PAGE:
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Kyle Rittenhouse found not guilty in Kenosha protest shootings


Kyle Rittenhouse was found not guilty by a jury Friday on all five criminal charges at his closely watched trial for killing two unarmed men and shooting an armed man during a protest in Kenosha, Wisconsin, last year.

Jurors reached their verdict on their fourth day of deliberations.

Rittenhouse, who was shaking as the verdict was read, sat down and began crying after hearing the jury forewoman say “not guilty” five separate times just before 1:15 p.m. ET.

Judge Bruce Schroeder then thanked the 12 jurors for their service and dismissed them.

On Wednesday, Rittenhouse’s lawyers asked the judge in the case to declare a mistrial on the grounds that they had received a copy of a drone video that was of inferior quality than the one available to prosecutors.

That video, prosecutors say, showed Rittenhouse, who was then 17 years old, pointing his AR-15-style rifle at protestors shortly before he fatally shot Anthony Huber, 26, and Joseph Rosenbaum, 26, on Aug. 25, 2020.

The Antioch, Illinois, resident claimed he was acting in self-defense.

President Joe Biden, when asked about the verdict, told reporters, “I stand by what the jury has concluded.”

The jury system works, and we have to abide by it,” Biden said.

The killings occurred during civil unrest in Kenosha over the shooting two days earlier by a white police officer of a Black man, Jacob Blake, who was left paralyzed from the waist down after being hit with seven rounds to his back.

Kyle Rittenhouse reacts to the verdict during his trial at the Kenosha County Courthouse in Kenosha, Wisconsin, November 19, 2021.

Sean Krajacic | Pool | Reuters

Blake’s shooting came three months after the Minneapolis police killing of George Floyd, another Black man, ignited protests nationwide and demands for reform of police departments.

Those, in turn, led to a backlash among conservatives, including then-President Donald Trump, who condemned protestors.

At the trial, which began Nov. 1, Rittenhouse faced five felony charges: a single count each of first-degree reckless homicide and first-degree intentional homicide, two counts of first-degree recklessly endangering safety, and a single count of attempted first-degree intentional homicide.

A sixth criminal count, possession of a dangerous weapon by a person under age 18, was dismissed by the trial judge on several grounds Monday before jurors got the case.

Kenosha business owners prepared for possible violence Monday, as closing arguments in the trial began. Wisconsin Gov. Tony Evers last week placed 500 members of the National Guard on standby in preparation for the verdict.

Rittenhouse has become a hero to some conservatives who say he was justified in killing Huber and Rosenbaum and injuring 27-year-old Gaige Grosskreutz in the shootings, which were captured on video and distributed across social media platforms.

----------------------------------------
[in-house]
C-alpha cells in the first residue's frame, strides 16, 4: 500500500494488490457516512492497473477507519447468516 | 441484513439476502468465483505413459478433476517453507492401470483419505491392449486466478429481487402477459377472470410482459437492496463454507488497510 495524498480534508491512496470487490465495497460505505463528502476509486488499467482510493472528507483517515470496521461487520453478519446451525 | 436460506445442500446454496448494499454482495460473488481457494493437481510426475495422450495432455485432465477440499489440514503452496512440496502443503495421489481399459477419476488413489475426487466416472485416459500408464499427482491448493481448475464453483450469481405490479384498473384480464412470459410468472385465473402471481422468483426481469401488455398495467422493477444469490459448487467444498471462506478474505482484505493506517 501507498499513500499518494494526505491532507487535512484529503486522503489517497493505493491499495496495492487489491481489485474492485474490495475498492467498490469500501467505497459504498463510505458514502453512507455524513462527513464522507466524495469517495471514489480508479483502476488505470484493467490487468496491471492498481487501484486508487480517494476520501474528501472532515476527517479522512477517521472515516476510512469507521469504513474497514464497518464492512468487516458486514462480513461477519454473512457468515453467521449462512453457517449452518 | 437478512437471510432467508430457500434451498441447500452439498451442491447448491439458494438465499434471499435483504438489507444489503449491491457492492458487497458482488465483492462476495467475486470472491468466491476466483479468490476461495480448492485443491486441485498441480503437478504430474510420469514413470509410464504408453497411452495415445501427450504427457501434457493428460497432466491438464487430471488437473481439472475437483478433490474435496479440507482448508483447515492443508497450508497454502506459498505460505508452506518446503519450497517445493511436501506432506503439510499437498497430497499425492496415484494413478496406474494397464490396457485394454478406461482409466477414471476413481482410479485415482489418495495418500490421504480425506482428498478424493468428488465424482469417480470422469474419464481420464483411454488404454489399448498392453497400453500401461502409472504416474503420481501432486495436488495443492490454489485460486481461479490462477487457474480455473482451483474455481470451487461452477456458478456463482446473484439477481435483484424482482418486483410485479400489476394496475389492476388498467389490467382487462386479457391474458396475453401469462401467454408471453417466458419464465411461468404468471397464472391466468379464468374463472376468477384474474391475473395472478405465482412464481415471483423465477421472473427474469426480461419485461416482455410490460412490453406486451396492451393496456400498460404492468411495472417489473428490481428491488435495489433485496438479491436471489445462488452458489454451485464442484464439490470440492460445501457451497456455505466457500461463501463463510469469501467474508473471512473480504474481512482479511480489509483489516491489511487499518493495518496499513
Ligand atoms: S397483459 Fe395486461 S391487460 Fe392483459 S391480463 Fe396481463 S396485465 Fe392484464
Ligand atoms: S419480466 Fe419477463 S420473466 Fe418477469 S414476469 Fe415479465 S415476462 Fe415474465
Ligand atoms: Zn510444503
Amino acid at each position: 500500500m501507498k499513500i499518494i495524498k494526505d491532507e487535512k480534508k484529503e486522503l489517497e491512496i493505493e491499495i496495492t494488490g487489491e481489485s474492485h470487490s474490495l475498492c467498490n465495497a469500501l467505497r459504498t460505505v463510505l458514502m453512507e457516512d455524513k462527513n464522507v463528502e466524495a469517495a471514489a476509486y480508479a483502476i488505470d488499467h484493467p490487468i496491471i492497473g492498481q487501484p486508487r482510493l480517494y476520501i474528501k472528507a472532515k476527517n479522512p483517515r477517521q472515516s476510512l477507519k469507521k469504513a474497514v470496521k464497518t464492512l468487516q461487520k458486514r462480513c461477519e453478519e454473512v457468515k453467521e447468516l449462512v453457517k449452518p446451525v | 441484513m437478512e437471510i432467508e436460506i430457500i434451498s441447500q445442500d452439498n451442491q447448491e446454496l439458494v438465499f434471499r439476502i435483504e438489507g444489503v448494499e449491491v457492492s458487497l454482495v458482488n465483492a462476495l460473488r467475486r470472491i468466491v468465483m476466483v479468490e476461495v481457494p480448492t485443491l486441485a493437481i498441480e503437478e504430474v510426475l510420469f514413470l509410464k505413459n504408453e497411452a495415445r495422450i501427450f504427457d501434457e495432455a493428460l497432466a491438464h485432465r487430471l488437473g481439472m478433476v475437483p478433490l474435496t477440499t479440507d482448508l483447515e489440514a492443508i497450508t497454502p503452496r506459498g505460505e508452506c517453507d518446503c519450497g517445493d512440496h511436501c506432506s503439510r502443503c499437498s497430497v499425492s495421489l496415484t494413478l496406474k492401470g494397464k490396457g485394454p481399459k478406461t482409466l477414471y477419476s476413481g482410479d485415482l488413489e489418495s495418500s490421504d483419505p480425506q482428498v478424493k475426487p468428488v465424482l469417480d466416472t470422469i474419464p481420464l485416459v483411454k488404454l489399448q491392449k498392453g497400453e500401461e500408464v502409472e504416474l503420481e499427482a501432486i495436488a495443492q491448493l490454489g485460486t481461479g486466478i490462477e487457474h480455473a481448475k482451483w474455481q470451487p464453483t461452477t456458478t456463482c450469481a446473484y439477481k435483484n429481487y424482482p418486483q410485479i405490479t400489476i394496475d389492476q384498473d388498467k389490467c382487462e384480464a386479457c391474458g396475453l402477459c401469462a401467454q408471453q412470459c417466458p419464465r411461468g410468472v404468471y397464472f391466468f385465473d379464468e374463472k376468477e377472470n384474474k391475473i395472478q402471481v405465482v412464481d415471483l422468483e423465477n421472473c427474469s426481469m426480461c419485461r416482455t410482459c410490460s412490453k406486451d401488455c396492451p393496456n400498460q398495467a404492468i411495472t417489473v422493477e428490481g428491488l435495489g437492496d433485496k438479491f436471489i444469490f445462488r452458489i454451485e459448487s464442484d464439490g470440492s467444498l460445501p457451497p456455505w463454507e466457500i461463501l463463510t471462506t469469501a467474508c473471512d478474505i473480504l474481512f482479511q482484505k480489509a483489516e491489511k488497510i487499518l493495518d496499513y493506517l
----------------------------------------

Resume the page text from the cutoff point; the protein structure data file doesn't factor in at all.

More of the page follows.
Grosskreutz, a paramedic who had been treating protestors in Kenosha, was carrying a pistol in his hand as he advanced on Rittenhouse after hearing Rittenhouse had shot someone, he later testified.

“I thought that the defendant was an active shooter,” Grosskreutz testified.

Liberals, on the other hand, have condemned Rittenhouse as a reckless vigilante who has been embraced by racist groups such as the Proud Boys.

In recent weeks, those critics of Rittenhouse have been dismayed as Schroeder, the trial judge, castigated prosecutors at various points, and barred them from referring to the shot men as “victims” while allowing the defense lawyers to call them “rioters,” “arsonists” and “looters.”

“Ladies and gentlemen, this is a political case,” Rittenhouse lawyer Mark Richards told jurors during closing arguments.

“The district attorney’s office is marching forward with this case because they need somebody to be responsible. They need somebody to … say, ‘We did it, he’s the person who brought terror to Kenosha,” Richards said.

“Kyle Rittenhouse is not that individual. The rioters, the demonstrators who turned into rioters. Those are the individuals.”

Rittenhouse testified at trial that he traveled from his home about 20 miles away to Kenosha with a semi-automatic rifle to protect businesses there during protests over Blake’s shooting.

Due to his age at the time, Rittenhouse was too young to have legally purchased the rifle, which a friend bought for him with Rittenhouse’s money, authorities have said.

“I brought the gun for my protection,” Rittenhouse testified. “I didn’t think I would have to use the gun and end up defending myself.” 

Rittenhouse claimed he was trying to protect his own life when he took the lives of Rosenbaum and Huber.

“I didn’t intend to kill them. I intended to stop the people who were attacking me,” Rittenhouse said. “I did what I had to do to stop the person who was attacking me.”

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Rittenhouse testified that Huber had hit him with a skateboard and grabbed his rifle.

“Mr. Huber runs up, as I’m getting up, he strikes me in the neck with his skateboard a second time,” Rittenhouse said. “He grabs my gun, and I can feel it pulling away from me, and I can feel the straps coming off my body. I fire one shot.”

During closing statements Monday, prosecutor Thomas Binger dismissed Rittenhouse’s defense.

“You cannot claim self-defense against a danger you create,” Binger told jurors, arguing that Rittenhouse had “brought a gun to a fistfight.”

“So consider, for example, whether or not it’s heroic or honorable to provoke and shoot unarmed people,” Binger said.

This is breaking news. Check back for updates.



Read More: Kyle Rittenhouse found not guilty in Kenosha protest shootings

2021-11-19 15:14:12

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